{
    	node *root;
    };
    
    //Function Prototypes
    void createTree(tree *start, vector<int> numbers);
    void sortNumbers(vector<int>& v, int size);
    void getNumbers(vector<int>& v);
    void displayNumbers(vector<int> v, int size);
    void addPly(node *parent, int data);
    node *makeNode(int data);
    
    //Global Variables
    tree *bTree;
    node *root;
    node *current;
    
    //Main
    int main()
    {
    	//Tree Initial Variables
    	bTree = new tree;
    
    	root = new node;
    
    	bTree->root = root;
    
    	//Data initial Variables
    	vector<int> numbers;
    
    	getNumbers(numbers);
    
    	int size = numbers.size();
    
    	sortNumbers(numbers, size);
    
    	cout<<endl<<"Sorted Numbers:"<<endl;
    	displayNumbers(numbers, size);
    	//--Pause
    	cin.ignore();
    
    	//Create The Tree Of the Numbers
    	createTree(bTree, numbers);
    
    	//End
    	return 0;
    }
    
    void createTree(tree *start, vector<int> numbers)
    {
    	//Create Tree Function
    	int size = numbers.size();
    	//Get Starting Point
    	int sPoint = (int)(size/2);
    	int increment = 1;
    	start->root->data = numbers.at(sPoint);
    	//Insert Data
    	for(int i=0; i<size/2; i++)
    	{
    		if(sPoint-increment > 0)
    		{
    			addPly(start->root, numbers.at(sPoint-increment));
    		}
    		if(sPoint+increment < size)
    		{
    			addPly(start->root, numbers.at(sPoint+increment));
    		}
    		increment++;
    	}
    }
    
    void addPly(node *parent, int data)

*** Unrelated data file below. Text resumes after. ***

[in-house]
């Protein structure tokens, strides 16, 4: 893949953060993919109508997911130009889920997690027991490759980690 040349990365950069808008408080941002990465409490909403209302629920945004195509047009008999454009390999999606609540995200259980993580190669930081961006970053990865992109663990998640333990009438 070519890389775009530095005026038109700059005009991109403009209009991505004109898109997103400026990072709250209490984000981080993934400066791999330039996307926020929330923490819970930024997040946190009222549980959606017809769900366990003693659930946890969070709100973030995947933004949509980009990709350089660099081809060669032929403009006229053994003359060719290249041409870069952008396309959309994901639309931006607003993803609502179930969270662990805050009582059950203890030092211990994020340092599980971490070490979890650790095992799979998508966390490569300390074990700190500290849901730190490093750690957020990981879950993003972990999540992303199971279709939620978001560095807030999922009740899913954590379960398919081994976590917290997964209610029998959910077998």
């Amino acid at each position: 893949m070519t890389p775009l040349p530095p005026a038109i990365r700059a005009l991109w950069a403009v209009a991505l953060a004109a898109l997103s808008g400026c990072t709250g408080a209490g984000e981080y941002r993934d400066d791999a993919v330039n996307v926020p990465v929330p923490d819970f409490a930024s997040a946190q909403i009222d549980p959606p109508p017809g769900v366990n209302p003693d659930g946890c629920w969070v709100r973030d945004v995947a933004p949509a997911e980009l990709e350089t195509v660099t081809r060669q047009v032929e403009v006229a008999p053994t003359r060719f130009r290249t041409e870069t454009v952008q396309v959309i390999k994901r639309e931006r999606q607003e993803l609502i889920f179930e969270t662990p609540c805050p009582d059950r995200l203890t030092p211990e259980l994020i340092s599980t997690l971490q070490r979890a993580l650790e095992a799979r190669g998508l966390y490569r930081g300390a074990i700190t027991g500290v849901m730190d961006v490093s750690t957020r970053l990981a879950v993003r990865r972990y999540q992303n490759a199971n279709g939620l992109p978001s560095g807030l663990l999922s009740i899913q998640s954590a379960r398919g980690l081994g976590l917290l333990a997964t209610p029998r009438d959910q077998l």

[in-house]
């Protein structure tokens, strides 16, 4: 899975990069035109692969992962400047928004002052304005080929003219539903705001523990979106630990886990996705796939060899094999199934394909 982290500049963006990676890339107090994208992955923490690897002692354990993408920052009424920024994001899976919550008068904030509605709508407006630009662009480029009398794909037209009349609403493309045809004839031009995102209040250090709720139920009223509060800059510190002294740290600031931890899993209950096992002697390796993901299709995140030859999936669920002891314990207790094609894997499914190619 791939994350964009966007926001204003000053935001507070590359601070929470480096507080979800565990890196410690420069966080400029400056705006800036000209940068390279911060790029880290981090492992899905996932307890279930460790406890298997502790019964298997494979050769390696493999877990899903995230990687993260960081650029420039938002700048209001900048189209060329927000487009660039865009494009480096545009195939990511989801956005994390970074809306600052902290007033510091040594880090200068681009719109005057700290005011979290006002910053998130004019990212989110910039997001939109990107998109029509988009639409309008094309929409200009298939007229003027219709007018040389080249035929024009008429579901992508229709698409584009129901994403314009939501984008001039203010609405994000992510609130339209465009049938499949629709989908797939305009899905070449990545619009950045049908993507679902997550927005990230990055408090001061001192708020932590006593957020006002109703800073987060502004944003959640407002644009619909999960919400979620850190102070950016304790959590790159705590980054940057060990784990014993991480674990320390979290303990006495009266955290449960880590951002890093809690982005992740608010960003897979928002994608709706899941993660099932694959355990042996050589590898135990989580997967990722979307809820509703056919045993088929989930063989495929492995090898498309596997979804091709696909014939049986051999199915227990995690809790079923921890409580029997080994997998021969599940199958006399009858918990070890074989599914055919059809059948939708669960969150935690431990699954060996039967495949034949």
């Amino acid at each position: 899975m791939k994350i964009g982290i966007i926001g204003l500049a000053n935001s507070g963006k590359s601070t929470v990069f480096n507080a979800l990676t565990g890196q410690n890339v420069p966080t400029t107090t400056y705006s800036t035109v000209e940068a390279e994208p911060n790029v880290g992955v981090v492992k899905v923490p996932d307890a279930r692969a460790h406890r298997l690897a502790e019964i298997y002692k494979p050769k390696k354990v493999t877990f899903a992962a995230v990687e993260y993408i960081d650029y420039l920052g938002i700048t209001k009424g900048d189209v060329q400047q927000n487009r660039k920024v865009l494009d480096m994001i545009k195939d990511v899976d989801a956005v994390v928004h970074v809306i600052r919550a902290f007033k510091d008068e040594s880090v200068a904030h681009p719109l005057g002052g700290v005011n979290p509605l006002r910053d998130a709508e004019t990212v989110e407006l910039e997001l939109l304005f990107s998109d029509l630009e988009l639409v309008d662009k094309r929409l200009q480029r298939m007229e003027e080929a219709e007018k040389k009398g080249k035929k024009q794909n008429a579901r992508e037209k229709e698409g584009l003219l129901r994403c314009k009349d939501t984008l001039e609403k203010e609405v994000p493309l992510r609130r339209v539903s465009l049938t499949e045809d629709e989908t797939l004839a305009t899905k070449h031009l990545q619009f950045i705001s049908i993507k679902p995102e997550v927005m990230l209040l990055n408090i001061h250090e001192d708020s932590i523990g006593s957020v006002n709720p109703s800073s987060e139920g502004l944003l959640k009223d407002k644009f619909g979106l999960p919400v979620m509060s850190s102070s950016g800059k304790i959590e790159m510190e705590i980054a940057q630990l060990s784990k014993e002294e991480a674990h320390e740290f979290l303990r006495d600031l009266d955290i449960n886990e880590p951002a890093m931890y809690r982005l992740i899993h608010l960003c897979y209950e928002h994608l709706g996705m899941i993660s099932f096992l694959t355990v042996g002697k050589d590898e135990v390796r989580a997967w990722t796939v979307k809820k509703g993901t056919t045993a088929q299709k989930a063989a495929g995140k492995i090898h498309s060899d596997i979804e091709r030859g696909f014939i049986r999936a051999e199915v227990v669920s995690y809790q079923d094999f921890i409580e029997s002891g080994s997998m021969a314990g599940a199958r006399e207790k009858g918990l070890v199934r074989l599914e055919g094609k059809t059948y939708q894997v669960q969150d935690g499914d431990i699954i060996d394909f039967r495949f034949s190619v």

{
    	//Function which adds a ply to a parent Node
    	if(parent == NULL)
    	{
    		parent = makeNode(data);
    	}
    	else if(parent->data > data)
    	{
    		if(parent->cLeft != NULL)
    			addPly(parent->cLeft, data);
    		else if(parent->cLeft == NULL)
    		{
    			parent->cLeft = makeNode(data);
    			parent->cLeft->parent = parent;
    		}
    	}
    	else if(parent->data < data)
    	{
    		if(parent->cRight != NULL)
    			addPly(parent->cRight, data);
    		else if(parent->cRight == NULL)
    		{
    			parent->cRight = makeNode(data);
    			parent->cRight->parent = parent;
    		}
    	}
    }
    
    node *makeNode(int data)
    {
    	node *nNode;
    	nNode = new node;
    	if(nNode != NULL)
    	{
    		nNode->data = data;
    		nNode->cLeft = nNode->cRight = NULL;
    	}
    	return nNode;
    }
    
    void getNumbers(vector<int>& v)
    {
    	//Get The Numbers and Push them into the Vector Function
    	cout<<"Enter As Many Numbers as You Wish...\n"<<"(Type 0 to Stop entering Numbers)"<<endl;
    	int temp;
    	int i=0;
    	do{
    		cout<<"Element "<<(i+1)<<": ";
    		cin>>temp;
    		cin.ignore();
    
    		if(temp == 0)
    		{
    			break;
    		}
    
    		v.push_back(temp);